Alternative Archives and Remixing

While standing in line at a coffee shop, Paul D Miller (AKA DJ Spooky) notices a familiar face sitting at the table next to him.  Judith Jack Halberstam was drinking a tea and reading about a “silly archive” written by Laurent Berlant.  DJ Spooky introduces himself.

DJ SPOOKY: Hi Judith. Mind if I sit with you? DJ Spooky is the name.

HALBERSTAM:  Yea. Take a seat. I have heard of you before.  You are the guy that wrote the book Rhythm Science, right?

DJ SPOOKY:  Yes. That would be me.  I am a big fan of your books and your alternative approach to writing.

HALBERSTAM: Why, thank you!  Some people do not understand the ideas I write about, but I am sure you can because of your different ways of thinking.

DJ SPOOKY: Haha! I will take that as a compliment! What are you reading there?

HALBERSTAM:  Oh, it’s a “silly archive.”  Have you heard of one before?  It was written by Laurent Berlant.

DJ SPOOKY:  Yes. I have read Laurent Berlant before.  It amazed me how she could captivate the reader by incorporating such silly objects into her works.  I think that a lot of people just don’t know how to “color outside of the lines” when it comes to understanding different ideas or generating new ones.

HALBERSTAM: When people want to think differently they actually have to use a different archive, and different concepts. And it is actually remarkably difficult to think outside of received wisdom, or “common sense”, as Gramsci would call it.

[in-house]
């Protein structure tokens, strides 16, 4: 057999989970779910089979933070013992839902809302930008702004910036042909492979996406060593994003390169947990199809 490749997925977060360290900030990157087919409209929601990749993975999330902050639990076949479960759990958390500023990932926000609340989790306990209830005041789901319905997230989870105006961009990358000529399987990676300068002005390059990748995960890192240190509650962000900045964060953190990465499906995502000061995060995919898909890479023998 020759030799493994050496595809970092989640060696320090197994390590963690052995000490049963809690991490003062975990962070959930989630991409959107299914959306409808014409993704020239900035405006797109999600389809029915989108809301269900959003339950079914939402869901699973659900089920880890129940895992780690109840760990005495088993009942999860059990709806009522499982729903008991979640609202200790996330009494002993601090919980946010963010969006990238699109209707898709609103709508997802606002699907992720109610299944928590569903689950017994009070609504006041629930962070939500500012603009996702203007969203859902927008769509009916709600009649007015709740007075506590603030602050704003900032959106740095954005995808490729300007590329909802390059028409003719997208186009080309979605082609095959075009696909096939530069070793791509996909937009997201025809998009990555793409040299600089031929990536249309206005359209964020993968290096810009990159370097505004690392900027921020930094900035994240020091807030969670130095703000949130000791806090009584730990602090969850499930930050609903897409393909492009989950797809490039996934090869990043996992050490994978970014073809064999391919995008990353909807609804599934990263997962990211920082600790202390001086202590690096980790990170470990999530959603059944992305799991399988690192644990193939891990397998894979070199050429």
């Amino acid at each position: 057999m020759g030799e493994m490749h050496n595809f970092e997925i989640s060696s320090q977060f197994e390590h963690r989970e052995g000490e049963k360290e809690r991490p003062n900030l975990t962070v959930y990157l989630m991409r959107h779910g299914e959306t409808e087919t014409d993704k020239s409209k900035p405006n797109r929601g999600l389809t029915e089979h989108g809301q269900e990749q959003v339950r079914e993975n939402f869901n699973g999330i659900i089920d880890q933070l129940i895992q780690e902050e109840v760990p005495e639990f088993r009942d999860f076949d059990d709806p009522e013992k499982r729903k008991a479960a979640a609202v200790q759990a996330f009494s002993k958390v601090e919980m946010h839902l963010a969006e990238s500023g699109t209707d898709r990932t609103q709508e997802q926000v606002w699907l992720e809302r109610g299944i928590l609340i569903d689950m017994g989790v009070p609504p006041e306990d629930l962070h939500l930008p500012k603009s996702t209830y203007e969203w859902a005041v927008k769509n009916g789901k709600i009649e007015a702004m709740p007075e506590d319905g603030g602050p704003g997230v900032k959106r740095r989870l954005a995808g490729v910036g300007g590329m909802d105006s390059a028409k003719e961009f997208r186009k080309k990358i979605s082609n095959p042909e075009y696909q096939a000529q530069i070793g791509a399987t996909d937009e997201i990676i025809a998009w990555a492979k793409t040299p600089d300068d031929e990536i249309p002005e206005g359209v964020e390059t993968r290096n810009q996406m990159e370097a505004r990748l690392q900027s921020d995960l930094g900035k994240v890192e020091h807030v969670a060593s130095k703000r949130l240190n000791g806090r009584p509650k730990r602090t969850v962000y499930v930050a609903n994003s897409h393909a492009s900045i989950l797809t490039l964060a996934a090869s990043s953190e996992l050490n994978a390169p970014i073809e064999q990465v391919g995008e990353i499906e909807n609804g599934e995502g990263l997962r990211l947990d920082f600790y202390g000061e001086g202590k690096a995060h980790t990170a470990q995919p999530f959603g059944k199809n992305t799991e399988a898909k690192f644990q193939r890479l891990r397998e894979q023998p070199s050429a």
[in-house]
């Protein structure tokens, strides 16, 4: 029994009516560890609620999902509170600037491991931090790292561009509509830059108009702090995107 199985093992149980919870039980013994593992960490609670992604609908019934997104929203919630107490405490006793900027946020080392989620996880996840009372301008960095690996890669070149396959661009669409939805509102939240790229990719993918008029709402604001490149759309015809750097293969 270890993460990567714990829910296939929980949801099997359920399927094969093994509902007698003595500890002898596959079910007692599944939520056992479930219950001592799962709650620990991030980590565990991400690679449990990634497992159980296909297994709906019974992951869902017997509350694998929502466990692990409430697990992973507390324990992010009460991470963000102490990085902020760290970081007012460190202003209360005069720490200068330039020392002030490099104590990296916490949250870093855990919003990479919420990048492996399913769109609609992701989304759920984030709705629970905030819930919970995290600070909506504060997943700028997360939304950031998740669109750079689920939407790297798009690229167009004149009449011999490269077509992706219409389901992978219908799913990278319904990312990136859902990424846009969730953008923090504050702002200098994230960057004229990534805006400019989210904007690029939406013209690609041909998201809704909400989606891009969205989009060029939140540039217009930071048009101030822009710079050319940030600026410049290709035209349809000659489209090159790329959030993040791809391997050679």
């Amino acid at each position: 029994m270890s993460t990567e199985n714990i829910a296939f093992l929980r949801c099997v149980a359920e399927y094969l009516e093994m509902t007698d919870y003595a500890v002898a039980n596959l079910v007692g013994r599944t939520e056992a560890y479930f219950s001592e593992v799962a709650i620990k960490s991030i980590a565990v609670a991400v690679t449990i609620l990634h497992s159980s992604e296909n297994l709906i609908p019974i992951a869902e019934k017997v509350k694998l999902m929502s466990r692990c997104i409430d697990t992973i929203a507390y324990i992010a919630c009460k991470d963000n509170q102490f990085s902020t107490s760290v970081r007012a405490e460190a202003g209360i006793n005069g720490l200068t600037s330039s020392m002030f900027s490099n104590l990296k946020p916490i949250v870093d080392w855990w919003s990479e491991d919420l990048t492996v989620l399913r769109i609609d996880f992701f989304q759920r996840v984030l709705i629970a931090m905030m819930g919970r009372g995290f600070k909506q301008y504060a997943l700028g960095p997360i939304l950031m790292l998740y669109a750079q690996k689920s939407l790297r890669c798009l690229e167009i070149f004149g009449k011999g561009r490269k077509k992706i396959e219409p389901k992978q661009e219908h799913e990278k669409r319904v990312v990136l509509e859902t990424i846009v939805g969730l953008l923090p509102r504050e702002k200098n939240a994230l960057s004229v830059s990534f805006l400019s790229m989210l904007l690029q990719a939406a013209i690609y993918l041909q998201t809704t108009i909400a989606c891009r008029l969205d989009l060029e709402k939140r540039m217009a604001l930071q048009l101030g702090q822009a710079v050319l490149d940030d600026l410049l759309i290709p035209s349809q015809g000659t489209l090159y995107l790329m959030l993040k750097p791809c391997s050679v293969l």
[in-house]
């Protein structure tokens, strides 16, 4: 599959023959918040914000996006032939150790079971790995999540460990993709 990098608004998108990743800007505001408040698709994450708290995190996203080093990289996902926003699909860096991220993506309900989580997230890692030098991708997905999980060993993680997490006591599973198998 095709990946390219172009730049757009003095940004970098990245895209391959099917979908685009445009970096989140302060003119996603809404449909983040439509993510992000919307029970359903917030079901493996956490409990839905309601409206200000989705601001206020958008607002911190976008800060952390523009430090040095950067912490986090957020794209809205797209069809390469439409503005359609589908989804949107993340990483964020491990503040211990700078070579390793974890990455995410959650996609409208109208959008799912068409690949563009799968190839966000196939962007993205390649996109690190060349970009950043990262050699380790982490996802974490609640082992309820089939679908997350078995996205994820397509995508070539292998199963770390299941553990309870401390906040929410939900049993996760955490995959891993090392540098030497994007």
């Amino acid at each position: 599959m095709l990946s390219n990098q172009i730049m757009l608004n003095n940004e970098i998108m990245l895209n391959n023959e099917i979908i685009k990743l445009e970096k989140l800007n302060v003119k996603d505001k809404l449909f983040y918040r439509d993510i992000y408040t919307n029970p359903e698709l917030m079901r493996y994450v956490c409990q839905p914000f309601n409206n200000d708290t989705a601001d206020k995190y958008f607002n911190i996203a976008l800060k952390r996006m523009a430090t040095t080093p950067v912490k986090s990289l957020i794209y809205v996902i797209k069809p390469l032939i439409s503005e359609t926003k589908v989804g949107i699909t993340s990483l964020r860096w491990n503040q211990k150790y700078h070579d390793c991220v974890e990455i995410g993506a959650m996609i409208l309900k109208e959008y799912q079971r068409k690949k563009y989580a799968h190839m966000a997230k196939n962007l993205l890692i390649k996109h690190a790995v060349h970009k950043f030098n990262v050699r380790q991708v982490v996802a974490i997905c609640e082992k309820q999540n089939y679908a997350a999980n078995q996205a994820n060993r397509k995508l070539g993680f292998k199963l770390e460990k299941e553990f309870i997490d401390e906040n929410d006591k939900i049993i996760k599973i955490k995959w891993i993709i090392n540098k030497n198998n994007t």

DJ SPOOKY: I feel the challenge is to keep striving to create new worlds, new scenarios at almost every moment of thought, to float in an ocean of possibility.  The Dj “mix” is another form of text and its involutions, elliptical recursive qualities and repetitions are helping to transform an “analog” literature into one that is increasingly digitized.  Dj-ing lets me take the best of what’s out there and give my own take on it.  Remixing it.

HALBERSTAM:  That reminds me of the “silly archive.”  I take my texts and add in additional things that I find silly. (Like a remix) I love the distinctions of serious/non-serious, high/low knowledge. There is so much pleasure involved engaging in texts that you think are fun and funny, and that are just unexpected.

DJ SPOOKY:  I do consider myself a rhythm scientist.  I began with the archiving of sound, text, and image.  Because I remix, I find that everything comes full circle.   It is easy to remix something because it is already in the archive.  One does not have to stray from the archive to create something “new” (which is usually just recycled information).

HALBERSTAM: One should recognize that the “great” archive is just one among many. And the great tradition is actually just a tradition. I focus on other and alternative archives. That way, something new and original can be created.

How can we find these alternative archives that Judith Jack Halberstam references?  Should we stray away from the “great archive” to better understand alternative thinking?


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